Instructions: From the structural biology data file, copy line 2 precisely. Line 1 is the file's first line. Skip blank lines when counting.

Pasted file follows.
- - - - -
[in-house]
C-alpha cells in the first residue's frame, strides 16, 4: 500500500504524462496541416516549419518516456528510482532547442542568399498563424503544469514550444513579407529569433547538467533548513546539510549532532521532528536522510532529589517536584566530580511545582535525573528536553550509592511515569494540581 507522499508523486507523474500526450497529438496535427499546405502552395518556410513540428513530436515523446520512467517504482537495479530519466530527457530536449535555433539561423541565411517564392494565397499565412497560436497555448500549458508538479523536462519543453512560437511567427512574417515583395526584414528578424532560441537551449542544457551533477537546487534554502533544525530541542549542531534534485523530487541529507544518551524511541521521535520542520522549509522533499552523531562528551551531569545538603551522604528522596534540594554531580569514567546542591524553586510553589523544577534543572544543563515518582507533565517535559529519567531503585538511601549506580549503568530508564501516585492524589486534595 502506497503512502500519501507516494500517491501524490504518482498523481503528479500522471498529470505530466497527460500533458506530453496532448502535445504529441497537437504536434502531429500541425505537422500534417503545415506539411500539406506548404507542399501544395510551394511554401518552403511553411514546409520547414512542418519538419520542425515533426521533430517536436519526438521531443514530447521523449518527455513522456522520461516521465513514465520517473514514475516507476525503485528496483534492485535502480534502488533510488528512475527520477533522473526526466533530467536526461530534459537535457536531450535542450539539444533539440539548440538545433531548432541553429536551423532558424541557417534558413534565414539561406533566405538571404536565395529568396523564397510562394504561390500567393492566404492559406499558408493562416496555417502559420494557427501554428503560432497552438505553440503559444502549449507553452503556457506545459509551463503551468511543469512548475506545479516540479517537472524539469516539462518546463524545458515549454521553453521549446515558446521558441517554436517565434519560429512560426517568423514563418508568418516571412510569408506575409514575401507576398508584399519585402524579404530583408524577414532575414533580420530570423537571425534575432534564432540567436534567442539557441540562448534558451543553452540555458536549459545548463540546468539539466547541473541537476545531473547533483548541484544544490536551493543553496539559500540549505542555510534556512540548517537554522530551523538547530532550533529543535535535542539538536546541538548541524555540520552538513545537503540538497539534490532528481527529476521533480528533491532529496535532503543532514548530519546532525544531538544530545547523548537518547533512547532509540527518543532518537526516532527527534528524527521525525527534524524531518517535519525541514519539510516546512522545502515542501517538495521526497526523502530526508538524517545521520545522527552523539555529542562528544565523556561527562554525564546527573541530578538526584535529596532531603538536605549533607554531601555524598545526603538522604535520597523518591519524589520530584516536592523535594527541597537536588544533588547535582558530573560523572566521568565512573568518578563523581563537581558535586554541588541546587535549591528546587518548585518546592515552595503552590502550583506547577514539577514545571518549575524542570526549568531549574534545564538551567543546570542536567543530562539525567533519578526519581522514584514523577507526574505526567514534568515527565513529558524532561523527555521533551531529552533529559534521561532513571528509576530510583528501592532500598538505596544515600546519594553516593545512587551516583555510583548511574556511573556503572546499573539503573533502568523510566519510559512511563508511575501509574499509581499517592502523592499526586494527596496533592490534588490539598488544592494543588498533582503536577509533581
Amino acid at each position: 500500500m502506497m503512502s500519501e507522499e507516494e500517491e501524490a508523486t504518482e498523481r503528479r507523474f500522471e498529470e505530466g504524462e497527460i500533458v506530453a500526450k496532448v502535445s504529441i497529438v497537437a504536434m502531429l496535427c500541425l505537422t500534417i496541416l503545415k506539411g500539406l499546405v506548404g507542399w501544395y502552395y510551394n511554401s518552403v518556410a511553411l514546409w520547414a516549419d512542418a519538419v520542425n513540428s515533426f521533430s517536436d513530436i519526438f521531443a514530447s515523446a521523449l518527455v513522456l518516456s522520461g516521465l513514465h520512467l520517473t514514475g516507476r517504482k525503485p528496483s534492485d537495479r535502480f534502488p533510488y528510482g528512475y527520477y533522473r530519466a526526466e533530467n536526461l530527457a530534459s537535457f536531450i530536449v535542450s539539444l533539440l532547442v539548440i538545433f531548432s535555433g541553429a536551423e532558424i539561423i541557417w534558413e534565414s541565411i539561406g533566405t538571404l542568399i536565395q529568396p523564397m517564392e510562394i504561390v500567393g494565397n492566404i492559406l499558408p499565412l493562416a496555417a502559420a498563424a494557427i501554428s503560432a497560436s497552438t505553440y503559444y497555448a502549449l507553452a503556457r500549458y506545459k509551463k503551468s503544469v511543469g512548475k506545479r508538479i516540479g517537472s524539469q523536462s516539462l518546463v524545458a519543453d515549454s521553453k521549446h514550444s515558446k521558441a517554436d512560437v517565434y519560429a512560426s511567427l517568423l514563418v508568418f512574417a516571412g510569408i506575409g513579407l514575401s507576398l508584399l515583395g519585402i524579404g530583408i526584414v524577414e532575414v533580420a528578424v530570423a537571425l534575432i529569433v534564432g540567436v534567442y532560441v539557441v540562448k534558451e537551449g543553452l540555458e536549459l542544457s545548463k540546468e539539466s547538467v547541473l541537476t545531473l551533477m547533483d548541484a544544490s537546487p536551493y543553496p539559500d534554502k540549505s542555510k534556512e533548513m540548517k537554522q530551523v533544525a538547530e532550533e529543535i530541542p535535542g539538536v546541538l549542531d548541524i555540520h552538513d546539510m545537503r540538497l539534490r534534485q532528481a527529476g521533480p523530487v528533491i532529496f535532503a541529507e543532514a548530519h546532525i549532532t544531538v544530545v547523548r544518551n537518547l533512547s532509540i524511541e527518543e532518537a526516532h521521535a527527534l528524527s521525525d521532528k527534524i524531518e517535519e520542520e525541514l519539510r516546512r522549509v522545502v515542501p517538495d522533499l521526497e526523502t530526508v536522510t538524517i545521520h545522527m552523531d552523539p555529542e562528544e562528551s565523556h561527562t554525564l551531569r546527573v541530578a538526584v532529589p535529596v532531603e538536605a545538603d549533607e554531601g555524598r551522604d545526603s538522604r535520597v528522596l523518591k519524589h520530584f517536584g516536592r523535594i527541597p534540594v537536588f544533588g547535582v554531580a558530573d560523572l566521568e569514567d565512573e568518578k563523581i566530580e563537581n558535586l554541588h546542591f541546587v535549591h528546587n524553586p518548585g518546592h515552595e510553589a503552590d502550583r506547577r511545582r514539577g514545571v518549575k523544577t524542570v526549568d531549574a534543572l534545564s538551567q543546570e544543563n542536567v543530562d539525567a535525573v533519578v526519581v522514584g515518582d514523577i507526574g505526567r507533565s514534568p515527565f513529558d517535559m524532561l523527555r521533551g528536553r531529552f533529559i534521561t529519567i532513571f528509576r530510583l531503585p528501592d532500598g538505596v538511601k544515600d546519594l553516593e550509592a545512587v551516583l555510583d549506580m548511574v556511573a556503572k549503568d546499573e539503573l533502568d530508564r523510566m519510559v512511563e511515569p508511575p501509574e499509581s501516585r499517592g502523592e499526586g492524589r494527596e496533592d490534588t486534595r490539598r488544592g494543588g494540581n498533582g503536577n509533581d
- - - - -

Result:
C-alpha cells in the first residue's frame, strides 16, 4: 500500500504524462496541416516549419518516456528510482532547442542568399498563424503544469514550444513579407529569433547538467533548513546539510549532532521532528536522510532529589517536584566530580511545582535525573528536553550509592511515569494540581 507522499508523486507523474500526450497529438496535427499546405502552395518556410513540428513530436515523446520512467517504482537495479530519466530527457530536449535555433539561423541565411517564392494565397499565412497560436497555448500549458508538479523536462519543453512560437511567427512574417515583395526584414528578424532560441537551449542544457551533477537546487534554502533544525530541542549542531534534485523530487541529507544518551524511541521521535520542520522549509522533499552523531562528551551531569545538603551522604528522596534540594554531580569514567546542591524553586510553589523544577534543572544543563515518582507533565517535559529519567531503585538511601549506580549503568530508564501516585492524589486534595 502506497503512502500519501507516494500517491501524490504518482498523481503528479500522471498529470505530466497527460500533458506530453496532448502535445504529441497537437504536434502531429500541425505537422500534417503545415506539411500539406506548404507542399501544395510551394511554401518552403511553411514546409520547414512542418519538419520542425515533426521533430517536436519526438521531443514530447521523449518527455513522456522520461516521465513514465520517473514514475516507476525503485528496483534492485535502480534502488533510488528512475527520477533522473526526466533530467536526461530534459537535457536531450535542450539539444533539440539548440538545433531548432541553429536551423532558424541557417534558413534565414539561406533566405538571404536565395529568396523564397510562394504561390500567393492566404492559406499558408493562416496555417502559420494557427501554428503560432497552438505553440503559444502549449507553452503556457506545459509551463503551468511543469512548475506545479516540479517537472524539469516539462518546463524545458515549454521553453521549446515558446521558441517554436517565434519560429512560426517568423514563418508568418516571412510569408506575409514575401507576398508584399519585402524579404530583408524577414532575414533580420530570423537571425534575432534564432540567436534567442539557441540562448534558451543553452540555458536549459545548463540546468539539466547541473541537476545531473547533483548541484544544490536551493543553496539559500540549505542555510534556512540548517537554522530551523538547530532550533529543535535535542539538536546541538548541524555540520552538513545537503540538497539534490532528481527529476521533480528533491532529496535532503543532514548530519546532525544531538544530545547523548537518547533512547532509540527518543532518537526516532527527534528524527521525525527534524524531518517535519525541514519539510516546512522545502515542501517538495521526497526523502530526508538524517545521520545522527552523539555529542562528544565523556561527562554525564546527573541530578538526584535529596532531603538536605549533607554531601555524598545526603538522604535520597523518591519524589520530584516536592523535594527541597537536588544533588547535582558530573560523572566521568565512573568518578563523581563537581558535586554541588541546587535549591528546587518548585518546592515552595503552590502550583506547577514539577514545571518549575524542570526549568531549574534545564538551567543546570542536567543530562539525567533519578526519581522514584514523577507526574505526567514534568515527565513529558524532561523527555521533551531529552533529559534521561532513571528509576530510583528501592532500598538505596544515600546519594553516593545512587551516583555510583548511574556511573556503572546499573539503573533502568523510566519510559512511563508511575501509574499509581499517592502523592499526586494527596496533592490534588490539598488544592494543588498533582503536577509533581